These are just a few of the key decisions legacy families must make. And while each family will make them differently, every legacy-minded family will make them with an acute understanding of the family’s values.

Acquiring an acute understanding of your family’s values can only come from a formal values assessment

The tricky thing about values is this: while we all know that they drive our decisions and shape our priorities, few of us can actually identify and describe all of them clearly. For example, did you know that there are three different types of values?

  • Vision Values provide our source of inspiration and reflect how we would like the world to be. They are most influential when we are comfortable with our current situation.
  • Focus Values reflect how we currently view the world, and drive most of our day to day decisions. They range from “the world is a scary place and therefore I prioritize security and safety”, to “the world is a fragile eco-system that requires my effort and contribution, often through risk-taking endeavors”.
  • Foundation Values are the values we fall back on during periods of stress and anxiety. They can motivate us to make decisions and prioritize things in a way that we wouldn’t otherwise do, if we weren’t under stress or experiencing anxiety. Understanding these values is critical to avoiding poor decisions.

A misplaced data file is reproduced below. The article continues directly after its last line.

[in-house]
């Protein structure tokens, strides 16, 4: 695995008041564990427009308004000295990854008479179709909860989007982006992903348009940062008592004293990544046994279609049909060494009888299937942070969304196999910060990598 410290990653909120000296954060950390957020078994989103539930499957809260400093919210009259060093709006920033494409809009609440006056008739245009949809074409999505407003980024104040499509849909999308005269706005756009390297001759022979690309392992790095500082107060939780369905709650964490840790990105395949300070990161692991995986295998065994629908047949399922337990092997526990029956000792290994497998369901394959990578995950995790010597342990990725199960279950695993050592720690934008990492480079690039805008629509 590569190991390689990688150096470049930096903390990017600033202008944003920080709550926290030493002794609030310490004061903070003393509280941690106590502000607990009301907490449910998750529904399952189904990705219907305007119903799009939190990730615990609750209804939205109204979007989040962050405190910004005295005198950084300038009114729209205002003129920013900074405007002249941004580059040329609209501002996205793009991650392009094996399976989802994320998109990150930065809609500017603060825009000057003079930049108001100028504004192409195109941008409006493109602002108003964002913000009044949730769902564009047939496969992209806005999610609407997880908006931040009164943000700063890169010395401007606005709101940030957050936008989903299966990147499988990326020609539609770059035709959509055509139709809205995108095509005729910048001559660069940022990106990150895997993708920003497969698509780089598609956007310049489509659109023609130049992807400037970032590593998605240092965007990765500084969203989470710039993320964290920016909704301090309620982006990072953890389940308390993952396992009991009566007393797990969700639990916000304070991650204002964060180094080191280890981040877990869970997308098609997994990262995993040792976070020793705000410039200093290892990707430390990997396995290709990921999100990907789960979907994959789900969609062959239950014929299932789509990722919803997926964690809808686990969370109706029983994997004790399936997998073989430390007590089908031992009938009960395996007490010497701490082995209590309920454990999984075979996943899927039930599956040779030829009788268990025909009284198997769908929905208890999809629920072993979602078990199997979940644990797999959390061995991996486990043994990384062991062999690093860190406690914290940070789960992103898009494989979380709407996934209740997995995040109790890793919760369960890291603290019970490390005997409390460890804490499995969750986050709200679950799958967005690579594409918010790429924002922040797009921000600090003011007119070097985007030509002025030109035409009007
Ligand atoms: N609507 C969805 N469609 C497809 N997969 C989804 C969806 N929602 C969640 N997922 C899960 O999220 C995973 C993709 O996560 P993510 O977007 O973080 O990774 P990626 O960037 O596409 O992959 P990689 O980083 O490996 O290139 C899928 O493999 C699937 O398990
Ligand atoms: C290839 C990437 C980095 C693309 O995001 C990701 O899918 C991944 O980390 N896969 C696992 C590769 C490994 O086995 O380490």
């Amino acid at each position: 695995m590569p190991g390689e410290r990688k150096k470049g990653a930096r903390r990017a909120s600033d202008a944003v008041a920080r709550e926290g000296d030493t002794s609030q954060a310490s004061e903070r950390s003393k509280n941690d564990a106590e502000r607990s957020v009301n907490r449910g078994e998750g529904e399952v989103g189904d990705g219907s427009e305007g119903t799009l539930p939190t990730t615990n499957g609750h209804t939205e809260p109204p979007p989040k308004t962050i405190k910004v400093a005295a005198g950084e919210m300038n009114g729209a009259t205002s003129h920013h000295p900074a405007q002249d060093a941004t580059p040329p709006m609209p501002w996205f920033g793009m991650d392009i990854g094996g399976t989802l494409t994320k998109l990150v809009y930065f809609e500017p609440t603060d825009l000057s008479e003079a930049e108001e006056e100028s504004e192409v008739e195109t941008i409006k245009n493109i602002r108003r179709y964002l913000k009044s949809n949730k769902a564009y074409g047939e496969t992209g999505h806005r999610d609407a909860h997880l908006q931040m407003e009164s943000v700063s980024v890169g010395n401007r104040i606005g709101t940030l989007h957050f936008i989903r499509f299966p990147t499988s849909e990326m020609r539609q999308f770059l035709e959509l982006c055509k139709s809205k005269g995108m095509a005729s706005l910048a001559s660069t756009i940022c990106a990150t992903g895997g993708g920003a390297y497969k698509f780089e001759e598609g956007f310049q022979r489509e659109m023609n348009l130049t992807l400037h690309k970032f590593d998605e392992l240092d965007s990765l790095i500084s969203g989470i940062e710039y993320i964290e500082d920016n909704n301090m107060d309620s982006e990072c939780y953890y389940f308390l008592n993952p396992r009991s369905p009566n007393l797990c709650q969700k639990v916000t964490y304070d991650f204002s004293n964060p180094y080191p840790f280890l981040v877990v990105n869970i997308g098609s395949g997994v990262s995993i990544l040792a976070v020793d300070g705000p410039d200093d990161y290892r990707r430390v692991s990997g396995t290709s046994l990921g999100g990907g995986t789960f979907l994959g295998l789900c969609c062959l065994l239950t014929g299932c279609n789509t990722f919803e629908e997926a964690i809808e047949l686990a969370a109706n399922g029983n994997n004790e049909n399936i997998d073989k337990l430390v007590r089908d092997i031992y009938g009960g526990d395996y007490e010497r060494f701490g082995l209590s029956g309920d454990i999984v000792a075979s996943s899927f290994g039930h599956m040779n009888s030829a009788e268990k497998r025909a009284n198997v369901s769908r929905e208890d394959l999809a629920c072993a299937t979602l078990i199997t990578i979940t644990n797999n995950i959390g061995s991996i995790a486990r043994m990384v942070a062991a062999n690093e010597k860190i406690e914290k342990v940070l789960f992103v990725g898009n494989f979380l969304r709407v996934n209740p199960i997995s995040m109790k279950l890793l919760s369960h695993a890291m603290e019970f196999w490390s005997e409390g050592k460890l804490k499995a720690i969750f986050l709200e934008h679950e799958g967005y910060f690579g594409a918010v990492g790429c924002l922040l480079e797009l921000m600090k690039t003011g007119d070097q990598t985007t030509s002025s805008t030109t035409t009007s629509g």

Explicitly understanding your values allows you to make better decisions and achieve success.

Explicitly understanding your values allows us to provide highly relevant and valuable advice.

If you’re interested in learning about how successful families utilize their values when creating and nurturing their legacy, we encourage you to review the following sections:

  • Human and Intellectual Wealth –Family legacies are often described in terms of a family’s material wealth, but they are established, nurtured, and sustained solely by their human and intellectual wealth. Legacies cannot be guaranteed or mandated because the obstacles to creating a lasting legacy abound. But there is one obstacle that rises above the rest in terms of its ability to separate the 1 out of 10 family from the other 9: The transition of Human and Intellectual wealth from one generation to the next.